Barakamon episode 1 review

I’m one of the few who ended up watching this show after watching its prequel, I understood that it wasn’t liked by the majority of Barakamon fans and I can now see why. I really enjoyed Handa-kun for its insane situations and crazy main character but I can see how everything’s changed.

Handa is no longer the cool guy who gets misunderstood by people. Even from the way he stands and the characters look at him it’s easy to tell that he’s a completely different person just from how they draw him. He feels more real and more personable with clear flaws that I’m interested to see explored further.

I’d like to take Handa-kun as a spin off side story and Barakamon as the real deal with actual intrigue instead of just comedy value.

The art is seriously good, much better than I would have thought and it brings the world to life; even though we haven’t seen much I love its aesthetic and I’m interested to see what else is in the village of Barakamon, it feels really nice to watch without falling into boring slice of life.

But I’m getting ahead of myself here, let’s talk about what happened. Handa-kun does calligraphy but he’s become tired and formulaic in his art. When the museum owner criticises his artwork for this very reason, he punches him and gets sent to the village which I’ve been praising this whole time.

What I liked about this episode was how different the village was compared to what Handa’s used too and this added to the comedy my intrigue. We are also introduced to the new villagers and they’re mostly friendly (with only a few exceptions) and they help him move in.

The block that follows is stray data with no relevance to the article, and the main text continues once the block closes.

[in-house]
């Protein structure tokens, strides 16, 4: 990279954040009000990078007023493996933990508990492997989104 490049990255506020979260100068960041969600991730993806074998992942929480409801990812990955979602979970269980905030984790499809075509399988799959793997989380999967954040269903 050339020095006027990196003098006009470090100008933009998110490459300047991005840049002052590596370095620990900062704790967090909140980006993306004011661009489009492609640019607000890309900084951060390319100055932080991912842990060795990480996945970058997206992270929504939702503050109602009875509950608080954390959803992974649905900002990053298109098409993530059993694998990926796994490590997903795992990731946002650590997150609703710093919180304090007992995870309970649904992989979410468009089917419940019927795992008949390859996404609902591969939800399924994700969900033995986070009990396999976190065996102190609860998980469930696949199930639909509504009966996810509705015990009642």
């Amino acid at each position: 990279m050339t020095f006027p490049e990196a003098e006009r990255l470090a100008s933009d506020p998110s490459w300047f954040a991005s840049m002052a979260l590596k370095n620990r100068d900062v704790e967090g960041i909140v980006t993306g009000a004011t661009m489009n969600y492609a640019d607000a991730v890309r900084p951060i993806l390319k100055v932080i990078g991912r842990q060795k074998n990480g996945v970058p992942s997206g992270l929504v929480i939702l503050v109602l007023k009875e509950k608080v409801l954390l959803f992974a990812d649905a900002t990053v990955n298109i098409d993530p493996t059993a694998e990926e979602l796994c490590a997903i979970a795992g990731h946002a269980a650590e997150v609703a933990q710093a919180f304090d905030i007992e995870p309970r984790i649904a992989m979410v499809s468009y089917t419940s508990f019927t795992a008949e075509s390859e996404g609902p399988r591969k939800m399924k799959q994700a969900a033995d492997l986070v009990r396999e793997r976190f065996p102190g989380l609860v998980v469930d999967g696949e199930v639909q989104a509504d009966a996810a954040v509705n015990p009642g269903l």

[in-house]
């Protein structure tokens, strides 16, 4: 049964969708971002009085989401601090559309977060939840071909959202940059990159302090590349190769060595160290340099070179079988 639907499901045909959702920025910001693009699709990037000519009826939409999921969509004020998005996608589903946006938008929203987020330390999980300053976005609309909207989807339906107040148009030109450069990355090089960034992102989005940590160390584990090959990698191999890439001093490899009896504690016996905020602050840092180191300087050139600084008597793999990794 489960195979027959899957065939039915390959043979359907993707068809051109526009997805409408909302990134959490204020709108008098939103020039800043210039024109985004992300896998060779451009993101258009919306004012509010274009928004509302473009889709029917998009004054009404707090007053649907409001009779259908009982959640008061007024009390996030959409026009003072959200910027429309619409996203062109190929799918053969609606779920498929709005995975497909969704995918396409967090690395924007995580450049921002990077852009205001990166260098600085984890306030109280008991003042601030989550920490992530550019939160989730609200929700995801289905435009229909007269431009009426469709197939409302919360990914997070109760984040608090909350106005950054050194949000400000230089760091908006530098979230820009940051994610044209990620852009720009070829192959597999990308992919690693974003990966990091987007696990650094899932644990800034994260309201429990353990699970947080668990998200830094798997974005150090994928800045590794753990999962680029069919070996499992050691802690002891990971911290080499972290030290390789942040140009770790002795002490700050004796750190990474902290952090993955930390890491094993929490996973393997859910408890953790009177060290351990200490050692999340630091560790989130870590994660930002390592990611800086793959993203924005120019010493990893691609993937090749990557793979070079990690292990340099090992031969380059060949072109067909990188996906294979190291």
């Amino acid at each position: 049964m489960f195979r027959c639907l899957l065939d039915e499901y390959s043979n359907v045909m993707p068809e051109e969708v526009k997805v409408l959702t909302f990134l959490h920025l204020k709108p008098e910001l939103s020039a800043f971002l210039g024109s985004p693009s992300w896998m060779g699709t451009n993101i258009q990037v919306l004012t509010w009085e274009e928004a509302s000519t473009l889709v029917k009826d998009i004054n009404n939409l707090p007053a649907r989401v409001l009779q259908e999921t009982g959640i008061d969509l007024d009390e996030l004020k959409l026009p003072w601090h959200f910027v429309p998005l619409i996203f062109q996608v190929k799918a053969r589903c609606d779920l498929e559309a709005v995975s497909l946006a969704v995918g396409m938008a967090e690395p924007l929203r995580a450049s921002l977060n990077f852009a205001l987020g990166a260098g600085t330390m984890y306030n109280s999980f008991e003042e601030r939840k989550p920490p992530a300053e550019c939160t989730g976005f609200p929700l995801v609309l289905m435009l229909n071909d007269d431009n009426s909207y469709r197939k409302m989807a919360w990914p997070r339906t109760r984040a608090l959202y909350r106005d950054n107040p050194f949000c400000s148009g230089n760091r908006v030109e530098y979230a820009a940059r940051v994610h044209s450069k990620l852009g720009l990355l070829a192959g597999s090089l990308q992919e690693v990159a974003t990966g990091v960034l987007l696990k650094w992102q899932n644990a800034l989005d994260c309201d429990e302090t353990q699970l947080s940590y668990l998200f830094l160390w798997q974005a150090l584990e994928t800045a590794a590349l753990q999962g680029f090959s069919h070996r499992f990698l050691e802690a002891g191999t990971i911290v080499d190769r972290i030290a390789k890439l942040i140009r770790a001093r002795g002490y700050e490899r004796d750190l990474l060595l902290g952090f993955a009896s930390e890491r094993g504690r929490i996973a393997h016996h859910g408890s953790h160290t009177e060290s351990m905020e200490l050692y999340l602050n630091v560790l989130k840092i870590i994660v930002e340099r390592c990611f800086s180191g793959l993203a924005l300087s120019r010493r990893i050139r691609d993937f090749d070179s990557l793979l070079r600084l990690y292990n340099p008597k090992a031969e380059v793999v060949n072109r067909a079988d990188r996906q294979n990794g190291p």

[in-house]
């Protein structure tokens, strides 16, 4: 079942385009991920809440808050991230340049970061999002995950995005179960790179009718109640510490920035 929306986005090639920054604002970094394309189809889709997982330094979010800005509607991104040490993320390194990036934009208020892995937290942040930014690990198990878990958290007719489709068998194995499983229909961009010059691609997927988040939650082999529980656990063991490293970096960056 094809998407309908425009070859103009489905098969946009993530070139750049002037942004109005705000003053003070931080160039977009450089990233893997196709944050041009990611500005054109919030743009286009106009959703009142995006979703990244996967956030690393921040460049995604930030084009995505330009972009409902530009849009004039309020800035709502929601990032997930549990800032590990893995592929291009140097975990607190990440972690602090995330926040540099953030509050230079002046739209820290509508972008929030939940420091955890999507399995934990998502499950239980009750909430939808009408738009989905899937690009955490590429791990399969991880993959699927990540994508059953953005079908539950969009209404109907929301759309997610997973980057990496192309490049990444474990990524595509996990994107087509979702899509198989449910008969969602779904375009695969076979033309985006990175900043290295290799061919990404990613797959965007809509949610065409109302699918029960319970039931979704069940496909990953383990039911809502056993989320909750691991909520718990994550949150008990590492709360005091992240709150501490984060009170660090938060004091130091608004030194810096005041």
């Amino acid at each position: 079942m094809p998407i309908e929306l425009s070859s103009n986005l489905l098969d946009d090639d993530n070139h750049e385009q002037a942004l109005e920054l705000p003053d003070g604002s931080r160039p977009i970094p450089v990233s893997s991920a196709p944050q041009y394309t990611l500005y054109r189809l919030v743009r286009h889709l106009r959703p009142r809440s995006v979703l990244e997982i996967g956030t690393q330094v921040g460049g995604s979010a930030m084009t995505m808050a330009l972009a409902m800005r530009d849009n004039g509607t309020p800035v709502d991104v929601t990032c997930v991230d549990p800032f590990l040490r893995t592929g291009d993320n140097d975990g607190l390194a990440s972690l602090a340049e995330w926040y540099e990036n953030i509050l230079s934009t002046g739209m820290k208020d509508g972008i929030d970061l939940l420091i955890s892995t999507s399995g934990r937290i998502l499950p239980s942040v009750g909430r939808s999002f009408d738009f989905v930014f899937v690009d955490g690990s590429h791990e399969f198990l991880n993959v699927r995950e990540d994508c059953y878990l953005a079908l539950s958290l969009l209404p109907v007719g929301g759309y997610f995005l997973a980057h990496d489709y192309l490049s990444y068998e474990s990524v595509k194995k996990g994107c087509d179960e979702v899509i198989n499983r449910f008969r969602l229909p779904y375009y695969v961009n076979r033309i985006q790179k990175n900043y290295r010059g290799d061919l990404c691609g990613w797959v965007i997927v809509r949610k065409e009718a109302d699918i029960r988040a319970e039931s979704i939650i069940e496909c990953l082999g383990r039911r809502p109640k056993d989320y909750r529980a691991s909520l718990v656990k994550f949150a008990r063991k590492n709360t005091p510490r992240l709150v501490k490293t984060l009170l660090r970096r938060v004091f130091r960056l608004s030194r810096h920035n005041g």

The little kid was my least favourite aspect of the episode but it wasn’t really that bad, in a way the arc of Handa-kun’s likeness of the kid mirrored my own. We disliked the girl at the start for her obnoxiousness but eventually came round to liking her when she went out of her way to try and help him. It was a cool arc and it promises me that there’s plenty more good stuff to come in this series.

It ends nicely with the villagers helping him move in and a touching phone call which shows that Handa is already open to change, the completely messy symbol of the kanji “fun” shows that he’s already trying to advance his art in the future meaning that everything that previously happened wasn’t useless.

The juxtaposition of Handa’s first calligraphy attempt and his attempt after the credits really show his passion, ending the episode brilliantly. I don’t tend to like slice of life anime but this one looks like it’ll be really entertaining to watch for the future.

Thank you for reading this post from JEARETTAS Day 18! If you have any episode suggestions for me to review (and the date is 20th July or earlier) then please comment bellow!

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